The church sold the parsonage so I moved to an apartment in northwest Indiana.  It was probably the sketchiest building I’ve ever lived in.  It was 14 months of loud neighbors, domestic violence in the hallways, sharing Christ with single moms chain-smoking out front, and trying to figure out what made these people tick.  It was probably the greatest blessing for me in ministry as it breathed a new perspective into my outlook on ministry.

Then came the call to come back to Colorado.  I left a great job with a great future to follow what I feel was the clearest call of God on my life.  He grew in me a heart to reach out to Denver and led me back to Colorado without a job offer or any idea of what was ahead of me.  I felt like Abraham being called to a new place without any guarantee of what was to come.

I’ve been back in Denver for two years now and I feel so fulfilled with where God has me.  This apartment has been more than just a place to live and a spot to crash at night.  It’s the start to my journey of being called to Denver.  I know that God has some incredible things in store for me and I’m excited to see what’s next.  Turn the page, next chapter.

Friday List – October 1st, 2010

It’s Friday.  Thank God.  Happy 1st Friday in October.

  • A guy in Utah got his lawnmower up to almost 100 mph.
  • When the sun hits a Vegas hotel just right, it turns one section of the pool area into a fry zone.  Enter the Vdara Death Ray.
  • For those of you who really think it takes too long to get dressed in the morning, now you can spray on your clothes.
  • Picture of the Week:  About to Fail.
  • Video of the Week:  How to Be Bully Smart.  Two points for the “Throw Candy in the Face” technique.
  • Quote of the Week:  Facebook status — “Please put this as your status if you know/are related to someone killed on Alderaan when it was obliterated by the Death Star. My wish is that people will understand the Empire is a band of murdering scum. The Rebel Alliance wants only to bring peace to the galaxy, but the Empire continues to kill innocent civilians. …93% of people won’t copy/paste this. Will YOU make this your status for at least an hour?”

Great Expectations

No, Great Expectations doesn’t refer to the Dickens novel, Great Expectations.  Great Expectations is the stuff that you and I place on others around us, usually the people who are closest to us.  We have so many high-level, sometimes even unrealistic, expectations that we place on our friends, our family, our co-workers, and our significant others.

They should do _____ for me.  They should know _____ about me.  They should be ______ to me.  Don’t they know who I am?!  They should, they should, they should….you begin to get the feeling that someone has pretty high expectations.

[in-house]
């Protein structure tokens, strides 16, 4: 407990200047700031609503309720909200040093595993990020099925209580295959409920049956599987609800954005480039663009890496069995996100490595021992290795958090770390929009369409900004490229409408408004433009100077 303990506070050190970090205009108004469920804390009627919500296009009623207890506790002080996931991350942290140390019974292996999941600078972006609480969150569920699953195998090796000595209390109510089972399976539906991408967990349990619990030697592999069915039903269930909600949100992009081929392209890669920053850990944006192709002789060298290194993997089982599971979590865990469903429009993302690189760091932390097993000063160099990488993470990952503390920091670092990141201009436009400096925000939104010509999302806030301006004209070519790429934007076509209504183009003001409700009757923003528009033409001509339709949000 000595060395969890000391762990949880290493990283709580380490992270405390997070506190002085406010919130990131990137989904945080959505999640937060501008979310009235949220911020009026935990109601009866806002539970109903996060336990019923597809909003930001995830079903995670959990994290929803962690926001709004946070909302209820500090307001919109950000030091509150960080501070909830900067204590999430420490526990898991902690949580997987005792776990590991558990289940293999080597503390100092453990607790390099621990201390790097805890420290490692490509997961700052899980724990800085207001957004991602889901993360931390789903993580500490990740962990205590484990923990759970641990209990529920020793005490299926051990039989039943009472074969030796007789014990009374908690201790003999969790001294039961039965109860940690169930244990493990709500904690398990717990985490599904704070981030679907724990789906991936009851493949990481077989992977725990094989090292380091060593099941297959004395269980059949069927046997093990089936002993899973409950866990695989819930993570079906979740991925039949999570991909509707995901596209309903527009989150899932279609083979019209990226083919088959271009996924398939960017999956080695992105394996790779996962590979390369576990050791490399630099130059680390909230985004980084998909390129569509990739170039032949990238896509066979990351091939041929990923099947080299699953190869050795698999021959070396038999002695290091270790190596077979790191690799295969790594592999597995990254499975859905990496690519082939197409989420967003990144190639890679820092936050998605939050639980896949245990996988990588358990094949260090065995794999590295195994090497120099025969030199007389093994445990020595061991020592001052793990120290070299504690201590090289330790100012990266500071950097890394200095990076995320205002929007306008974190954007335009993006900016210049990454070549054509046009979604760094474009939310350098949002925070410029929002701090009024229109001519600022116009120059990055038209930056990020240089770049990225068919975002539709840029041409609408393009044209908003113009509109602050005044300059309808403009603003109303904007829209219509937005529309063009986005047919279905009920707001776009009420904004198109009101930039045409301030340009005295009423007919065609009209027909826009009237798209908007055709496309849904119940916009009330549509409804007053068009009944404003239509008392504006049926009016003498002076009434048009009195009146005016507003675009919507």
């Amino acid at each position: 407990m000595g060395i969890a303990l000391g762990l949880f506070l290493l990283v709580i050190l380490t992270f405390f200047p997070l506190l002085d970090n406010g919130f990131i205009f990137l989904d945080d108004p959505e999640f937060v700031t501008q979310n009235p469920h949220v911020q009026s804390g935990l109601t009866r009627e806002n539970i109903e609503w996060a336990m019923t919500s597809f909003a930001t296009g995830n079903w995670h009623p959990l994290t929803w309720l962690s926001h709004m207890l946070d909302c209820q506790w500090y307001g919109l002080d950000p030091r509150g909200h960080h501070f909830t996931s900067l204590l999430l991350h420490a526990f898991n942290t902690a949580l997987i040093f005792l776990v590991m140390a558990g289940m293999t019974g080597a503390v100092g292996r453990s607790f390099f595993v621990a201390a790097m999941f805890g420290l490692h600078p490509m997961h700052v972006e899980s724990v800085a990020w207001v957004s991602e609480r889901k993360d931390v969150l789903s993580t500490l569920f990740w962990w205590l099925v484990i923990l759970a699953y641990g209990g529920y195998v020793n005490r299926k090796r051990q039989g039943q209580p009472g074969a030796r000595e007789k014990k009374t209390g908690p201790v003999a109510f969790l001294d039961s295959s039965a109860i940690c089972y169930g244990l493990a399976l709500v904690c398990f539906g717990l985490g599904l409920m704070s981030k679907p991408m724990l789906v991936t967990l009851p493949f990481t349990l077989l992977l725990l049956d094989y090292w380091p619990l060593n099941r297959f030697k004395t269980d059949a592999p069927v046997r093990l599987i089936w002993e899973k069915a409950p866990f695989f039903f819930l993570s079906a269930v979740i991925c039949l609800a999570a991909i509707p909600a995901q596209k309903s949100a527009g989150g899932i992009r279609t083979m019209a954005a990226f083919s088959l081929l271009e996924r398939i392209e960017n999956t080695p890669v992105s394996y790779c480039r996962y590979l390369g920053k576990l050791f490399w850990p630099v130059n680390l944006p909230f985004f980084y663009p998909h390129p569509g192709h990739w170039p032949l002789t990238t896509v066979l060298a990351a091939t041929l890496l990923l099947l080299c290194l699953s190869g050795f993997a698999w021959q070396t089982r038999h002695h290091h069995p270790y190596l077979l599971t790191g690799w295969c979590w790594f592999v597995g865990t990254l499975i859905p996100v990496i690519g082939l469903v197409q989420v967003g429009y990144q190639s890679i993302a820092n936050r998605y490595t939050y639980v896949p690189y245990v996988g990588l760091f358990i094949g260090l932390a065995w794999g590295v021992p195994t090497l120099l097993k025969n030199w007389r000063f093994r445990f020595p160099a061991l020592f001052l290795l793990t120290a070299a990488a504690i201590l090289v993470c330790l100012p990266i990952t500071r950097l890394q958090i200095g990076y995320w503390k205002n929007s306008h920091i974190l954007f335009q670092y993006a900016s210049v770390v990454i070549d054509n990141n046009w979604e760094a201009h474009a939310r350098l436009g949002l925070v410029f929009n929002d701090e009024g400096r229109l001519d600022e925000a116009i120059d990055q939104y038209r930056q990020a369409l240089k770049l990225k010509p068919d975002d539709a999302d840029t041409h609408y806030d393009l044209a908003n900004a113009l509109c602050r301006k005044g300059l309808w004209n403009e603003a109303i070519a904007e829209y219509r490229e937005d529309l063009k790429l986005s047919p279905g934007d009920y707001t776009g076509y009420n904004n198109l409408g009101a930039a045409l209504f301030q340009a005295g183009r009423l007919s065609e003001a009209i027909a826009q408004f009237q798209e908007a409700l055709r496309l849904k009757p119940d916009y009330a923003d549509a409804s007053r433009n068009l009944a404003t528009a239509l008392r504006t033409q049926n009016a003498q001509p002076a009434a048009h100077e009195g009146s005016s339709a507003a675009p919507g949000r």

Hey, we’re all guilty of this at times. We have unrealistic expectations and compound that problem with the fact that largely we don’t voice our expectations to others.  Those unsaid expectations are sometimes worse that the unrealistic ones:  What you don’t know will hurt you in the long run.

The biggest problem is when we confuse what we expect of people with what we should expect from God.  Why don’t I feel completely fulfilled with this person?  Why aren’t they meeting all of my needs?  Why do I feel like I’m on the outside looking in?  These are all fleeting expectations that we have misdirected from God to people in our everyday lives.

The only place where Great Expectations are justified is in our relationship with God.  Expect great things from the One who made you.  Expect great movements and convictions from the One who seated your conscience and soul inside of you.

But we’re not the only ones with Great Expectations.  God calls us to a much higher level of living than what our hearts want.  God expects us to do great things for His kingdom but not on our own horsepower.  He fills us with His Spirit because He knows that we can only do great things if He empowers us with great attributes.

And that’s when it’s okay to have Great Expectations.

Joshua Prince-Ramus on Creativity and Creative Execution

I’ve mentioned before that I am a big fan of TED Talks, a think-tank of some of the leading minds in Technology, Entertainment, and Design.  Several months back I watched a TED Talk given by Joshua Prince-Ramus, principal architect of REX Design Firm in New York City.  This morning I re-watched the same TED Talk for two reasons:

1)  Christians need to become better visionaries, seeing the big picture and realizing the relationship of the parts in light of the overall arena of function.  Almost anyone can throw out a good idea but it becomes a great idea when it fits inside the overall function of the ministry.  Otherwise it’s just a good idea with no real place to take root.

2)  Christians also need to become better at understanding the relationship between creativity and execution of creative design.  Prince-Ramus does a great job of explaining this relationship.  Sometimes I forget how important this relationship is in ministry.

A creative idea stays as simply an idea until we begin execution of the idea.  A common mistake is that we limit the label of creativity to just the conception of the idea.  We throw out an idea that is creative and think that as long as we simply put that idea into action that it is the end of the creative power of that idea.

Creativity should extend beyond the initial conception throughout the entire process of execution.  Be constantly thinking through the execution process of more ways you could infuse creativity into the final outcome.